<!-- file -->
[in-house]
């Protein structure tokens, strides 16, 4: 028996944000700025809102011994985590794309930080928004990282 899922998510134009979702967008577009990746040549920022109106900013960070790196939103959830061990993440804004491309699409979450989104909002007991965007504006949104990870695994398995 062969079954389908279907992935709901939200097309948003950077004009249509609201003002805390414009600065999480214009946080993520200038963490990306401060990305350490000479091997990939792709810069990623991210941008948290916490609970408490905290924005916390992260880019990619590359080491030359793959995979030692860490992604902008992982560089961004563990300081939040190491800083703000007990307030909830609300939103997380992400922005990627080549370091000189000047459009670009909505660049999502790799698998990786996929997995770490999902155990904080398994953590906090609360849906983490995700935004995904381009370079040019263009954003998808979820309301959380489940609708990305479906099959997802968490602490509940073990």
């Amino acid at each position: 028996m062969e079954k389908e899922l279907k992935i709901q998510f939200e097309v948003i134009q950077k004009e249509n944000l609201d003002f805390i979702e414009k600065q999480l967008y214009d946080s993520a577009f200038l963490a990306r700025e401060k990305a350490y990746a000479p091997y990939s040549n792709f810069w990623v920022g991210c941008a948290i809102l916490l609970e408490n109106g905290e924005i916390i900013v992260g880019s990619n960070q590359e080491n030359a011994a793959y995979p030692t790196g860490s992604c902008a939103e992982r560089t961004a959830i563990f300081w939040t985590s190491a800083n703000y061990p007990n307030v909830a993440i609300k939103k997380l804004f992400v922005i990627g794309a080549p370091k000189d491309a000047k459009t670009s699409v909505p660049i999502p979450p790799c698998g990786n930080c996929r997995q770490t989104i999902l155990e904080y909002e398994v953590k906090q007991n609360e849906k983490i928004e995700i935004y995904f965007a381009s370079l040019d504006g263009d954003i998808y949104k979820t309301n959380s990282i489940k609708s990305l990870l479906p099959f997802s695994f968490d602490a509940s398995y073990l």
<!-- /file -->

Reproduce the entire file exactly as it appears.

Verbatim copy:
[in-house]
């Protein structure tokens, strides 16, 4: 028996944000700025809102011994985590794309930080928004990282 899922998510134009979702967008577009990746040549920022109106900013960070790196939103959830061990993440804004491309699409979450989104909002007991965007504006949104990870695994398995 062969079954389908279907992935709901939200097309948003950077004009249509609201003002805390414009600065999480214009946080993520200038963490990306401060990305350490000479091997990939792709810069990623991210941008948290916490609970408490905290924005916390992260880019990619590359080491030359793959995979030692860490992604902008992982560089961004563990300081939040190491800083703000007990307030909830609300939103997380992400922005990627080549370091000189000047459009670009909505660049999502790799698998990786996929997995770490999902155990904080398994953590906090609360849906983490995700935004995904381009370079040019263009954003998808979820309301959380489940609708990305479906099959997802968490602490509940073990």
């Amino acid at each position: 028996m062969e079954k389908e899922l279907k992935i709901q998510f939200e097309v948003i134009q950077k004009e249509n944000l609201d003002f805390i979702e414009k600065q999480l967008y214009d946080s993520a577009f200038l963490a990306r700025e401060k990305a350490y990746a000479p091997y990939s040549n792709f810069w990623v920022g991210c941008a948290i809102l916490l609970e408490n109106g905290e924005i916390i900013v992260g880019s990619n960070q590359e080491n030359a011994a793959y995979p030692t790196g860490s992604c902008a939103e992982r560089t961004a959830i563990f300081w939040t985590s190491a800083n703000y061990p007990n307030v909830a993440i609300k939103k997380l804004f992400v922005i990627g794309a080549p370091k000189d491309a000047k459009t670009s699409v909505p660049i999502p979450p790799c698998g990786n930080c996929r997995q770490t989104i999902l155990e904080y909002e398994v953590k906090q007991n609360e849906k983490i928004e995700i935004y995904f965007a381009s370079l040019d504006g263009d954003i998808y949104k979820t309301n959380s990282i489940k609708s990305l990870l479906p099959f997802s695994f968490d602490a509940s398995y073990l």